Deck cantilever spans

Going to inspect this house tomorrow, when I pulled up the picture I noticed the deck was cantilevered out quite a bit. I don’t know the actual spacing and dimensions yet, but I will tomorrow. Does anyone know what the code chart scale might be ? Based on the 2010 code or something close to that.
Thank you in advance.




In general cantilevers are 2/3 in and fastened and 1/3 out but actually 2’ is all that’s allowed without an engineers stamp.
I had one a couple of years ago where the deck was cantileved out 6’ from the home with 2"x8" joists 24" on center. full dimension doug fir and when I did the math it passed? Building department confirmed it.


The minimum span ratio is 2:1. That is for every foot of cantilever the joist should be two foot inside the house. See attached table from the 2012 IRC Code Book.

Cantilevered Joist.png

Randy, Let me make sure I understand the chart (Please Help), going by the chart a 2x10 16" on center w/ 30 psf- maximum span out from the house is 53" ?

Depends on the lumber also.


The IRC is lacking. It is the very bottom (minimum) standard… and with decks, that is just not good enough.

The attached image depicts a cantilevered deck. Joists should be cantilevered no more than one-quarter of the joist length or three times the joist width (nominal depth), whichever is smaller.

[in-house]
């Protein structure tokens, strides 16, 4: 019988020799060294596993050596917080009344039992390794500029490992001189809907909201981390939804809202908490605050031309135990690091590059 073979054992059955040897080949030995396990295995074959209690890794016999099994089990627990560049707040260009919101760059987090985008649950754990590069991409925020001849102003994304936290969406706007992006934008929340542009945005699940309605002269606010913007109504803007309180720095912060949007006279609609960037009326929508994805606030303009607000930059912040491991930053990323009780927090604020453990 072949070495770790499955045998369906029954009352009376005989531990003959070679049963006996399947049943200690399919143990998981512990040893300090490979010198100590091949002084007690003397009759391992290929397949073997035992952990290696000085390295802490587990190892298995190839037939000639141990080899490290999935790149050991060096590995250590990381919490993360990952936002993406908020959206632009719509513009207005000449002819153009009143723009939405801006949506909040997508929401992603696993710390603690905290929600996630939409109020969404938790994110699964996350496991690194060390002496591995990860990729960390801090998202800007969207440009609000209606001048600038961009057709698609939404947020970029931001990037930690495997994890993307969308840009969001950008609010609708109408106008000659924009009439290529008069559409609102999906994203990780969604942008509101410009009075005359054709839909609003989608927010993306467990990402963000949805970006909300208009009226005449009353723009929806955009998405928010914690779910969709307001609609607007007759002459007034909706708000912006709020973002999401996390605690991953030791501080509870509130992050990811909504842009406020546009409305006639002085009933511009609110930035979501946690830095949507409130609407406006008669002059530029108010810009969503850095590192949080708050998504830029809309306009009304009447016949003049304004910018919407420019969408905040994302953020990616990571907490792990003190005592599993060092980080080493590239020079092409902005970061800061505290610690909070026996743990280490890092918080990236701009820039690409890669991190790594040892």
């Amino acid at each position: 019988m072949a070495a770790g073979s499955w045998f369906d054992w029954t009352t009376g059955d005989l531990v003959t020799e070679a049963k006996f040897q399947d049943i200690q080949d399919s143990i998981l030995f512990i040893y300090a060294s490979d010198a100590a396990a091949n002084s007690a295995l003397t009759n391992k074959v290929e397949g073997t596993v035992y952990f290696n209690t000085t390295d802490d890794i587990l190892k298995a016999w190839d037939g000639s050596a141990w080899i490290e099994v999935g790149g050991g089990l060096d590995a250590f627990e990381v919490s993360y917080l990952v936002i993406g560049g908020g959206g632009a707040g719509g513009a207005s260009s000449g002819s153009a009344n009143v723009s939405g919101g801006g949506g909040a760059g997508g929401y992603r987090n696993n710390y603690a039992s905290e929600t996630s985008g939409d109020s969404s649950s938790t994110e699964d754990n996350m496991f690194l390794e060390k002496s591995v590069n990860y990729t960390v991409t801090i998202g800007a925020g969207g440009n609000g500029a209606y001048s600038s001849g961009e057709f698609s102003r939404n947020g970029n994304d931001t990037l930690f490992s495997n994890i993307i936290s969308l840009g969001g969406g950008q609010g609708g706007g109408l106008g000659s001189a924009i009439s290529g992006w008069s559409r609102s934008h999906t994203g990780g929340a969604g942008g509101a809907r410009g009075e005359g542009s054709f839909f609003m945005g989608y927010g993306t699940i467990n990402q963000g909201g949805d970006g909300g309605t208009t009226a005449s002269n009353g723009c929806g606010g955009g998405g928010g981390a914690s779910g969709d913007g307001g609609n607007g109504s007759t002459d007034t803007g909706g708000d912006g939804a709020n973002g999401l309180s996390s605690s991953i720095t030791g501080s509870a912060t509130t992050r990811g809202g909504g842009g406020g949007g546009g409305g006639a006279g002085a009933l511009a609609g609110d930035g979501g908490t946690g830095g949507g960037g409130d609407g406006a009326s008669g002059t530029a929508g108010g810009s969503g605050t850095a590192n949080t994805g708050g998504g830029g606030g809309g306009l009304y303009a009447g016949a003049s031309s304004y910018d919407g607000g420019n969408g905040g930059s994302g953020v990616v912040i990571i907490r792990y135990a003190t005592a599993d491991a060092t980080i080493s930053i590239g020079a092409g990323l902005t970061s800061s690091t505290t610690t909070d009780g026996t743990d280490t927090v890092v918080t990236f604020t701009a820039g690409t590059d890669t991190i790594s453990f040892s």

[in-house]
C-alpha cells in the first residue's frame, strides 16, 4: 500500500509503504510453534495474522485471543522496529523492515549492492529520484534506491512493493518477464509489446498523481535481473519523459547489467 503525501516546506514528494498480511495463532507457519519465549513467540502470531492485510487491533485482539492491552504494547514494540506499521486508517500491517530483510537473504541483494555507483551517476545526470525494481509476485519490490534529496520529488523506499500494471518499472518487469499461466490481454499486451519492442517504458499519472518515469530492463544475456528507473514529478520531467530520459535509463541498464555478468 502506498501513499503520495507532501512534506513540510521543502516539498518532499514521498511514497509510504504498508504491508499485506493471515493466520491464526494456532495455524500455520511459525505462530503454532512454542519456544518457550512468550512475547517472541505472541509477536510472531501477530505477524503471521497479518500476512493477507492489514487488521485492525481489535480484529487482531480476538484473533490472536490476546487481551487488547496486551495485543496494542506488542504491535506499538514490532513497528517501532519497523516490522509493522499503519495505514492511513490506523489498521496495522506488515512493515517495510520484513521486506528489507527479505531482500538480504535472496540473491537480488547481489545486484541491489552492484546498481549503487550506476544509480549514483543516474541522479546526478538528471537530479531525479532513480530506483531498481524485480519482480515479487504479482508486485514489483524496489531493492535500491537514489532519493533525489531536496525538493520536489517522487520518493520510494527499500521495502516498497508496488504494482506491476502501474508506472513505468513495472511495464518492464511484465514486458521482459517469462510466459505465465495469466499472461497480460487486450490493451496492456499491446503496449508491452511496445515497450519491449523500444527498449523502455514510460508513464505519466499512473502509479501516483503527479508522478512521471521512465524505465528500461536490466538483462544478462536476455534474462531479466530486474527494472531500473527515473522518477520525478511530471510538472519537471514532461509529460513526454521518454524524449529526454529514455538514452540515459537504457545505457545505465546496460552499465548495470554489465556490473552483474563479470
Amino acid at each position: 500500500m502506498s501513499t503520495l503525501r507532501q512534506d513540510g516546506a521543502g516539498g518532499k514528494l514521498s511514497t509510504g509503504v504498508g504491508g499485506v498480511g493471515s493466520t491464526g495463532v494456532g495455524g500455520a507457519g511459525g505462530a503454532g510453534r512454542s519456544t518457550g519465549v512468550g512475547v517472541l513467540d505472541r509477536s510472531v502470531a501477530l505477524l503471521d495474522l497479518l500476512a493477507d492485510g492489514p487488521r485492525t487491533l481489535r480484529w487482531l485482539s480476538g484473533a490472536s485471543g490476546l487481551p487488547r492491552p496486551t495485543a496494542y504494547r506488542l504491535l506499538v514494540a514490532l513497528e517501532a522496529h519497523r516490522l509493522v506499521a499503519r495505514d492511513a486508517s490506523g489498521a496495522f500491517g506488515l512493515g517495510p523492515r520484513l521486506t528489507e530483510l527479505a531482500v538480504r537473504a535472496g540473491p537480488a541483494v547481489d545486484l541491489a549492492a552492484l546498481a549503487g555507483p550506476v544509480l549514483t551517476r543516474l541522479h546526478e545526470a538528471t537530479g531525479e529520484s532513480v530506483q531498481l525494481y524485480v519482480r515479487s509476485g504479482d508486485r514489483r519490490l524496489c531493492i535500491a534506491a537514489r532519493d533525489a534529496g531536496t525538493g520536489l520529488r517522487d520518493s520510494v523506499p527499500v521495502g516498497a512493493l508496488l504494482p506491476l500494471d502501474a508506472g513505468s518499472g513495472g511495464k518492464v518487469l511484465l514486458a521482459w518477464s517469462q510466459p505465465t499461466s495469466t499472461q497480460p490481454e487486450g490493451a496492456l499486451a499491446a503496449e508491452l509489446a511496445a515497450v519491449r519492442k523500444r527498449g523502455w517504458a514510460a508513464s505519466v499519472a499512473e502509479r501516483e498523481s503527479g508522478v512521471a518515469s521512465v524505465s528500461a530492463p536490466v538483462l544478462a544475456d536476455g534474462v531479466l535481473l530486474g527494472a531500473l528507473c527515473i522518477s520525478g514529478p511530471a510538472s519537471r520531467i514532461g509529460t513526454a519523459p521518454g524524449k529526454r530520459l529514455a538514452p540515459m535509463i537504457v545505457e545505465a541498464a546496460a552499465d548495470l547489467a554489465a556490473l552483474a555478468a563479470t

Again, you have to check the cantilever against both the joist length and width.

For example: if you are using a 2X12 (which is 11 1/4" wide), you can only cantilever out 33 3/4" regardless of joist length.


Sam - Your read the table correctly. As Paul indicated and mentioned in condition (a) at the bottom of the table the lumber species and grade makes a difference.

Nick - His picture is a little small, but it’s actually a true cantilevered balcony, not a deck with a cantilever overhang

And an FYI… Southern Pine is currently going through a DE-rating, so do not use old span charts on new construction. I believe the revised charts will be effective in 2015.

Randy, you are correct.